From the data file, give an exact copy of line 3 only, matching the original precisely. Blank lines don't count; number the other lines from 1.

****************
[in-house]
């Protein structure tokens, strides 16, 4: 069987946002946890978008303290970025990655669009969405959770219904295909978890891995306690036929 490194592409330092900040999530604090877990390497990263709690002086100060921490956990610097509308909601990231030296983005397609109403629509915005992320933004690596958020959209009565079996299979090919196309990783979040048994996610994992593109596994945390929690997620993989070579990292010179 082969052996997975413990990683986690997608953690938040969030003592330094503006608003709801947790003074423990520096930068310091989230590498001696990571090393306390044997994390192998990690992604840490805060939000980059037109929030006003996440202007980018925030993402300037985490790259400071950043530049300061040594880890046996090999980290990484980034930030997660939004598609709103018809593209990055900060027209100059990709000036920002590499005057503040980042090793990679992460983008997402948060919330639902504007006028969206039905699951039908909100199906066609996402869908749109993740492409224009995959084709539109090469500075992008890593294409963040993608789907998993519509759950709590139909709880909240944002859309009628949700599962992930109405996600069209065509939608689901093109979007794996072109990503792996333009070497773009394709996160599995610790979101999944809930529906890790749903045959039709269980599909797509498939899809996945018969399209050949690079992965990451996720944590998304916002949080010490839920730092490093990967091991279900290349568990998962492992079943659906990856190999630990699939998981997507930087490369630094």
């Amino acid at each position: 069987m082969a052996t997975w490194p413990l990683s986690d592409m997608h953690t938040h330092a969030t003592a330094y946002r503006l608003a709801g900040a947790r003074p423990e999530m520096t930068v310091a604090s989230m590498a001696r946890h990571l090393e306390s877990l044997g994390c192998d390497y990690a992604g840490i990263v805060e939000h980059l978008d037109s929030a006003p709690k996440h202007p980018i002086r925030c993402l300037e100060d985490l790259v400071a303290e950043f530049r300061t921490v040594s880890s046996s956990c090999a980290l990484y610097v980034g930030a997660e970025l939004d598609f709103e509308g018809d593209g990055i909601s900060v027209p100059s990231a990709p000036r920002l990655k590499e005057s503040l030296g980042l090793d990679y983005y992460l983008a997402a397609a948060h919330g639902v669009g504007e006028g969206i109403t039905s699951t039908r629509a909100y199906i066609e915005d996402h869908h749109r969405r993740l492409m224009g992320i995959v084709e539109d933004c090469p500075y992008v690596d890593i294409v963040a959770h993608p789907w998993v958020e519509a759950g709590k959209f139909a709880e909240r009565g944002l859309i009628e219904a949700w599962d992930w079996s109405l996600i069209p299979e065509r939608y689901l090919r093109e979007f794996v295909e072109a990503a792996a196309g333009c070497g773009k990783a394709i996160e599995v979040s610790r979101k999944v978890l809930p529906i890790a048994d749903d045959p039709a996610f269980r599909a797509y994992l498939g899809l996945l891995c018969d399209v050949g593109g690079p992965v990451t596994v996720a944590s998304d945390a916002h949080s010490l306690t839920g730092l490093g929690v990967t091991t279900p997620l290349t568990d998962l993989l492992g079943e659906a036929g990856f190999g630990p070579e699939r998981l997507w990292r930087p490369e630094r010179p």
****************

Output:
């Amino acid at each position: 069987m082969a052996t997975w490194p413990l990683s986690d592409m997608h953690t938040h330092a969030t003592a330094y946002r503006l608003a709801g900040a947790r003074p423990e999530m520096t930068v310091a604090s989230m590498a001696r946890h990571l090393e306390s877990l044997g994390c192998d390497y990690a992604g840490i990263v805060e939000h980059l978008d037109s929030a006003p709690k996440h202007p980018i002086r925030c993402l300037e100060d985490l790259v400071a303290e950043f530049r300061t921490v040594s880890s046996s956990c090999a980290l990484y610097v980034g930030a997660e970025l939004d598609f709103e509308g018809d593209g990055i909601s900060v027209p100059s990231a990709p000036r920002l990655k590499e005057s503040l030296g980042l090793d990679y983005y992460l983008a997402a397609a948060h919330g639902v669009g504007e006028g969206i109403t039905s699951t039908r629509a909100y199906i066609e915005d996402h869908h749109r969405r993740l492409m224009g992320i995959v084709e539109d933004c090469p500075y992008v690596d890593i294409v963040a959770h993608p789907w998993v958020e519509a759950g709590k959209f139909a709880e909240r009565g944002l859309i009628e219904a949700w599962d992930w079996s109405l996600i069209p299979e065509r939608y689901l090919r093109e979007f794996v295909e072109a990503a792996a196309g333009c070497g773009k990783a394709i996160e599995v979040s610790r979101k999944v978890l809930p529906i890790a048994d749903d045959p039709a996610f269980r599909a797509y994992l498939g899809l996945l891995c018969d399209v050949g593109g690079p992965v990451t596994v996720a944590s998304d945390a916002h949080s010490l306690t839920g730092l490093g929690v990967t091991t279900p997620l290349t568990d998962l993989l492992g079943e659906a036929g990856f190999g630990p070579e699939r998981l997507w990292r930087p490369e630094r010179p």